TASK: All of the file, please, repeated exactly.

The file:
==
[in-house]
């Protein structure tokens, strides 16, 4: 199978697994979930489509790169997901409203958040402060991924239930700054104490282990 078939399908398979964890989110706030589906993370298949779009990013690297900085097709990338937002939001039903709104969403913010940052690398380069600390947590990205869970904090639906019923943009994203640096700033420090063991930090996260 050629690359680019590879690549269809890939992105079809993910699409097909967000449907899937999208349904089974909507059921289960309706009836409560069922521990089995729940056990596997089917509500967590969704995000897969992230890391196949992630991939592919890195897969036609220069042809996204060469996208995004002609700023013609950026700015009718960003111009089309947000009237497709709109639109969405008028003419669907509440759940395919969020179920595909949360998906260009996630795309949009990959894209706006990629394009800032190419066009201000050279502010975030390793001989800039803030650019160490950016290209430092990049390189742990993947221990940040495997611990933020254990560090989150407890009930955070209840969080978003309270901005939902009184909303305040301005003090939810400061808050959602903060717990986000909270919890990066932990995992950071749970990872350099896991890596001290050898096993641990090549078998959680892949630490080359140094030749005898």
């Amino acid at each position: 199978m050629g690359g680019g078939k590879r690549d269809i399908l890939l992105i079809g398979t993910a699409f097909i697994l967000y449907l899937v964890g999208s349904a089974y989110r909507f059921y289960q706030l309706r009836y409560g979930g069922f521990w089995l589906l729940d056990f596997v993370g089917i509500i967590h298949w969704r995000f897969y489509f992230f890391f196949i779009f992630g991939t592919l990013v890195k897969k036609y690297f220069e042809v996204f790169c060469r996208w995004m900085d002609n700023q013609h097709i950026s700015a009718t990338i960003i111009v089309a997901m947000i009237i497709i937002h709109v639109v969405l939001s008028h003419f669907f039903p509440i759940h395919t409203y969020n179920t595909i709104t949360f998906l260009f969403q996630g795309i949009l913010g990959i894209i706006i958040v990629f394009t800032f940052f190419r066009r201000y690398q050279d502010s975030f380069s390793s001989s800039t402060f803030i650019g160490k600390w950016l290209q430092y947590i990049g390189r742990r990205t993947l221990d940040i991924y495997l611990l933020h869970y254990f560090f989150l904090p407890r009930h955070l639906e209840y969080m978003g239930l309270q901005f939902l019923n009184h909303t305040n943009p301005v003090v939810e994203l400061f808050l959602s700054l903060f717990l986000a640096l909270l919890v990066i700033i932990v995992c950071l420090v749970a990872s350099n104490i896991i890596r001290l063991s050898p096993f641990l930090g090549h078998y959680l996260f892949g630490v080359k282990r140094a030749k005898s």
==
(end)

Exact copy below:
[in-house]
């Protein structure tokens, strides 16, 4: 199978697994979930489509790169997901409203958040402060991924239930700054104490282990 078939399908398979964890989110706030589906993370298949779009990013690297900085097709990338937002939001039903709104969403913010940052690398380069600390947590990205869970904090639906019923943009994203640096700033420090063991930090996260 050629690359680019590879690549269809890939992105079809993910699409097909967000449907899937999208349904089974909507059921289960309706009836409560069922521990089995729940056990596997089917509500967590969704995000897969992230890391196949992630991939592919890195897969036609220069042809996204060469996208995004002609700023013609950026700015009718960003111009089309947000009237497709709109639109969405008028003419669907509440759940395919969020179920595909949360998906260009996630795309949009990959894209706006990629394009800032190419066009201000050279502010975030390793001989800039803030650019160490950016290209430092990049390189742990993947221990940040495997611990933020254990560090989150407890009930955070209840969080978003309270901005939902009184909303305040301005003090939810400061808050959602903060717990986000909270919890990066932990995992950071749970990872350099896991890596001290050898096993641990090549078998959680892949630490080359140094030749005898």
């Amino acid at each position: 199978m050629g690359g680019g078939k590879r690549d269809i399908l890939l992105i079809g398979t993910a699409f097909i697994l967000y449907l899937v964890g999208s349904a089974y989110r909507f059921y289960q706030l309706r009836y409560g979930g069922f521990w089995l589906l729940d056990f596997v993370g089917i509500i967590h298949w969704r995000f897969y489509f992230f890391f196949i779009f992630g991939t592919l990013v890195k897969k036609y690297f220069e042809v996204f790169c060469r996208w995004m900085d002609n700023q013609h097709i950026s700015a009718t990338i960003i111009v089309a997901m947000i009237i497709i937002h709109v639109v969405l939001s008028h003419f669907f039903p509440i759940h395919t409203y969020n179920t595909i709104t949360f998906l260009f969403q996630g795309i949009l913010g990959i894209i706006i958040v990629f394009t800032f940052f190419r066009r201000y690398q050279d502010s975030f380069s390793s001989s800039t402060f803030i650019g160490k600390w950016l290209q430092y947590i990049g390189r742990r990205t993947l221990d940040i991924y495997l611990l933020h869970y254990f560090f989150l904090p407890r009930h955070l639906e209840y969080m978003g239930l309270q901005f939902l019923n009184h909303t305040n943009p301005v003090v939810e994203l400061f808050l959602s700054l903060f717990l986000a640096l909270l919890v990066i700033i932990v995992c950071l420090v749970a990872s350099n104490i896991i890596r001290l063991s050898p096993f641990l930090g090549h078998y959680l996260f892949g630490v080359k282990r140094a030749k005898s």